By Marty Racine
Houston Chronicle — Sunday, May 21, 1989
Full Moon Fever | Tom Petty | MCA
Tom Petty’s first post-Heartbreakers solo album is a friendly, open look at the songwriter inside the man.
Of course, “solo” is a matter of semantics. Three of his four longtime Heartbreakers – Howie Epstein, Mike Campbell and Benmont Tench – appear periodically throughout the LP, and Petty is quick to maintain that the partnership still lives. But rather than pegging the thrust of his songs to an ensemble, Petty here is shaping the instrumentation around the song, many of which seem to have been written with acoustic guitar and embellished from there, revealing an up-close look at the melodies and lyrics rattling through his brain.
As such, this doesn’t rock out as hard as Heartbreakers’ material. But neither is it self-conscious. It’s pure contemporary songmanship without contemporary gimmicks or cliches – not exactly a masterpiece but still compelling.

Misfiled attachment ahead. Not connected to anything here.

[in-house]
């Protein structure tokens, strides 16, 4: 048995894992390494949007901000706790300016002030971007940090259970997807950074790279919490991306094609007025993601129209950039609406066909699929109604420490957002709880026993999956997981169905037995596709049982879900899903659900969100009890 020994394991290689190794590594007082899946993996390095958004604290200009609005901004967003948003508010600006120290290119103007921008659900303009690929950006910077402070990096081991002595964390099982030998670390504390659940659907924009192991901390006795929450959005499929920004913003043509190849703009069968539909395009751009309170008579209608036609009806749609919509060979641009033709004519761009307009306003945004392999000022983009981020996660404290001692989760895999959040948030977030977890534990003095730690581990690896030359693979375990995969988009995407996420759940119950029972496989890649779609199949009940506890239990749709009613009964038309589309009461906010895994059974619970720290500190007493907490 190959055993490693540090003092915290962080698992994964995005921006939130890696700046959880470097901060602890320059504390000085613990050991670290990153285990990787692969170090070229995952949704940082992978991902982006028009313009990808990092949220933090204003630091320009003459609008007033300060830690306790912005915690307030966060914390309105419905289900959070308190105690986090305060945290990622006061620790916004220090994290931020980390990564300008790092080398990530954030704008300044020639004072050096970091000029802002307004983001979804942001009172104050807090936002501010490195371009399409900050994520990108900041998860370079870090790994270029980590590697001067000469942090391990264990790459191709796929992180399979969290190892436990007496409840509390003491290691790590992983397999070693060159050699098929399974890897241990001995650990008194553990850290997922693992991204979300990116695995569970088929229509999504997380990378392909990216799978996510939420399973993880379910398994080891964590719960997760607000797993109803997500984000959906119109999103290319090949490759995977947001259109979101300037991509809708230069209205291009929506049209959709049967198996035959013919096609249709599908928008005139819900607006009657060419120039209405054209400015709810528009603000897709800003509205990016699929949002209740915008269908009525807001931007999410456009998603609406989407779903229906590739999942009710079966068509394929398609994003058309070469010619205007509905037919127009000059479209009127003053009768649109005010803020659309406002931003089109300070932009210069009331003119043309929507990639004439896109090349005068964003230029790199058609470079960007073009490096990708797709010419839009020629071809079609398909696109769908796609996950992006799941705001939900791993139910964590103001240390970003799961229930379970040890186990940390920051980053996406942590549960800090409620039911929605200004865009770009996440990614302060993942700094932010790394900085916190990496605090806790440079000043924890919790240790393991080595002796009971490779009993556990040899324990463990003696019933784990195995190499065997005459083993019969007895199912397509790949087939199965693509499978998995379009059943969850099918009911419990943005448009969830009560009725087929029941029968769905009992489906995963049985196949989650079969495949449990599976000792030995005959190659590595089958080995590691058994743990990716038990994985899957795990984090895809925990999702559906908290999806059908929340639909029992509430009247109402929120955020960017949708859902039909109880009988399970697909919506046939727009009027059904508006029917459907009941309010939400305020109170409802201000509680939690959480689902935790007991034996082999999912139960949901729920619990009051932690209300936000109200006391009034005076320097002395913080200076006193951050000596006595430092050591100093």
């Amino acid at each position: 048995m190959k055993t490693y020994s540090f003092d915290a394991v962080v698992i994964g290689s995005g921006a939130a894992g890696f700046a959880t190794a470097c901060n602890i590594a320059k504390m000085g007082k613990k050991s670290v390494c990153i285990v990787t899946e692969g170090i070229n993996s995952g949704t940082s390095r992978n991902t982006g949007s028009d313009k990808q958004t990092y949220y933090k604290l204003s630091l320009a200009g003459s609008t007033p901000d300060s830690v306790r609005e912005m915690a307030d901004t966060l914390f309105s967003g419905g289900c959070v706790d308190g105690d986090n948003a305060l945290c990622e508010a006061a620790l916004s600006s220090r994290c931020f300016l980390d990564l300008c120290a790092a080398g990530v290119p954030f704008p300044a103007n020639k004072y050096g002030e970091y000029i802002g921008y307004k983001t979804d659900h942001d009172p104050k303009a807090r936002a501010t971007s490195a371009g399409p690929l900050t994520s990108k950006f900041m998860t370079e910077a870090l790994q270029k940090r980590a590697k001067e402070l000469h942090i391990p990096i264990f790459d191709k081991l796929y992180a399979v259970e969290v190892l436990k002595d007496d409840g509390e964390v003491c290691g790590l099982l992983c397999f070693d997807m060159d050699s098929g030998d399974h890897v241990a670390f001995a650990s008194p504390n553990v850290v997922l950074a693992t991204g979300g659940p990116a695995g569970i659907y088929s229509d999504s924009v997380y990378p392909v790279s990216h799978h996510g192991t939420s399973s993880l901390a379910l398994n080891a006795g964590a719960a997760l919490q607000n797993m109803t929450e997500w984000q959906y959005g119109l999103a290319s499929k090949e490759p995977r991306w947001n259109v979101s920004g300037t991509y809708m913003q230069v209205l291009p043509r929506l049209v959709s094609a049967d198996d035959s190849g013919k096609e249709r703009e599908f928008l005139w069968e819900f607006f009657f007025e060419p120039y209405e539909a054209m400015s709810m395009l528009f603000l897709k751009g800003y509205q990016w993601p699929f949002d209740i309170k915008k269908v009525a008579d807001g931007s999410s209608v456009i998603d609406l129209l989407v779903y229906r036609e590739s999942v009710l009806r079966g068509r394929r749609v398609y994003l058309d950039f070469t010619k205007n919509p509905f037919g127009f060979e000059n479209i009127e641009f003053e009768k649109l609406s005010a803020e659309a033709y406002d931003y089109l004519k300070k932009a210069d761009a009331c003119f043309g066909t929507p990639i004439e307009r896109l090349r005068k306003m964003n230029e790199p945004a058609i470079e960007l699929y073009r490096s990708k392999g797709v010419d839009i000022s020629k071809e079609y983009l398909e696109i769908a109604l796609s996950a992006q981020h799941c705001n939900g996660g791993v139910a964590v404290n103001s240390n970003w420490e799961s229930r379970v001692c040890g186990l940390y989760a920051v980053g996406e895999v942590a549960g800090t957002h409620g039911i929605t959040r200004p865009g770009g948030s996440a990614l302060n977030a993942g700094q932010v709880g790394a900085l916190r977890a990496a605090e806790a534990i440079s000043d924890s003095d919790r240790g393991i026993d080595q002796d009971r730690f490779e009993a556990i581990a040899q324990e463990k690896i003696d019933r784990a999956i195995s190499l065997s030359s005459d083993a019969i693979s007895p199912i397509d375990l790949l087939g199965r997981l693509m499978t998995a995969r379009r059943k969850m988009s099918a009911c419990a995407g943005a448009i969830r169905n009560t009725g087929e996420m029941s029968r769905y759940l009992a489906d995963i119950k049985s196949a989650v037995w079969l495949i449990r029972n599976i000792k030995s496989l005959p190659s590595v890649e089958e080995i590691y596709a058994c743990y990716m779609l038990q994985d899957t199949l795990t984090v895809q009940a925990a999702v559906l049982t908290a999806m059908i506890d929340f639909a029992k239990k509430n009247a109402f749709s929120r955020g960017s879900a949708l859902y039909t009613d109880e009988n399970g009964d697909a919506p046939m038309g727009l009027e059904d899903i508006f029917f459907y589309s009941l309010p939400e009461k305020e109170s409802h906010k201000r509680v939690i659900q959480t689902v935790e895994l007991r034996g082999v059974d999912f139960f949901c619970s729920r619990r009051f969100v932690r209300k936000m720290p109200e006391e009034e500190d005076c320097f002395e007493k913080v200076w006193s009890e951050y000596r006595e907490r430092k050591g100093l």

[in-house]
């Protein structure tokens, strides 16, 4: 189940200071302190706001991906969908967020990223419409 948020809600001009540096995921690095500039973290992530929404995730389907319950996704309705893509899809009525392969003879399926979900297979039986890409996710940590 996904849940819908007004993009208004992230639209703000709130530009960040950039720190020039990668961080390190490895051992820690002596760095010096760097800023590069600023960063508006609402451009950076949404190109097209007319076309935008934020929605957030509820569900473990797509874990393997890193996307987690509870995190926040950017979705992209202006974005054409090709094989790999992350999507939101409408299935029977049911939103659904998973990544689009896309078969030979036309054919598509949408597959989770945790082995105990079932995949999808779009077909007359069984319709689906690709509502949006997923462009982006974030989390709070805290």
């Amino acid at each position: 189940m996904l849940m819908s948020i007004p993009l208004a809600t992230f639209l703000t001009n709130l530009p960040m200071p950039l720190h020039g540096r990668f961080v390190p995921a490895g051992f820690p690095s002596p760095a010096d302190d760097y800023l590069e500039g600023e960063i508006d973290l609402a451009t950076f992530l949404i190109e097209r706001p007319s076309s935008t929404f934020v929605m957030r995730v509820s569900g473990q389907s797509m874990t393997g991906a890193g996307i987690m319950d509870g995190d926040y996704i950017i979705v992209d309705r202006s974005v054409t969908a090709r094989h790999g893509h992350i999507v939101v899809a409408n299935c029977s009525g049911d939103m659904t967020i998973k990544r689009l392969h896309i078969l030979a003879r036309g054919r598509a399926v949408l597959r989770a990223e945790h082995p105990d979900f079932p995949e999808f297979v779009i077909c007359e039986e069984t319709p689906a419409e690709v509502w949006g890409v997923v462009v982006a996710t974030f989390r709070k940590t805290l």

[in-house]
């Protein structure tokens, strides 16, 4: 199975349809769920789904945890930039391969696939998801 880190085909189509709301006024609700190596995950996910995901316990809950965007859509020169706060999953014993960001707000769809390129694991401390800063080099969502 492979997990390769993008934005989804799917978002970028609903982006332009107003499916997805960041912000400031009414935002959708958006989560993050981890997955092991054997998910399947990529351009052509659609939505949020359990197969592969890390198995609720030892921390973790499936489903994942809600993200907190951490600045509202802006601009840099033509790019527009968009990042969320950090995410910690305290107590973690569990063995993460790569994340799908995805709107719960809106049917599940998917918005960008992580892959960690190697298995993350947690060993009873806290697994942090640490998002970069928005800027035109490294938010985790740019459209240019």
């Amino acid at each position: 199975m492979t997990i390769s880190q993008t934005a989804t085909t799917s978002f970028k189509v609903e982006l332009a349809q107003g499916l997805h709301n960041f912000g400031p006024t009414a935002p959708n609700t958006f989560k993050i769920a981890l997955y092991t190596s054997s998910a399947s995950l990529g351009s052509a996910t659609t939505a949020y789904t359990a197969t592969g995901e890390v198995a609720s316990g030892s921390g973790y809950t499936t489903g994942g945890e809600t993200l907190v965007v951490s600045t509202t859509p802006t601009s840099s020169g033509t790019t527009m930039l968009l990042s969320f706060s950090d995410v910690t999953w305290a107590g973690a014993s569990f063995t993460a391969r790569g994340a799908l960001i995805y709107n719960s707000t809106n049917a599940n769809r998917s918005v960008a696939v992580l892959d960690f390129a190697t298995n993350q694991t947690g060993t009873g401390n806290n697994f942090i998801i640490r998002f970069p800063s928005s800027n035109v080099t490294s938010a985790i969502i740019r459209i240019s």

Petty’s music has always been emotionally cool but lyrically hot. Here, he’s defiant as ever, with hometown Los Angeles providing a backdrop on such titles as “Won’t Back Down, Free Fallin’, The Apartment Song” and “A Mind With A Heart of its Own”. Love Is A Long Road kicks off with a Who-ish power chord (Won’t Get Fooled Again); the gorgeous “A Face In The Crowd” is shot through with a skin-crawling slide guitar riff; and “Zombie Zoo” is a campy look at L.A. night life.
This is an album that wears well through the strength of its song craft. You know – melody and lyrics, so rare in today’s metronomic pop music field. It must be a fever. (4 stars)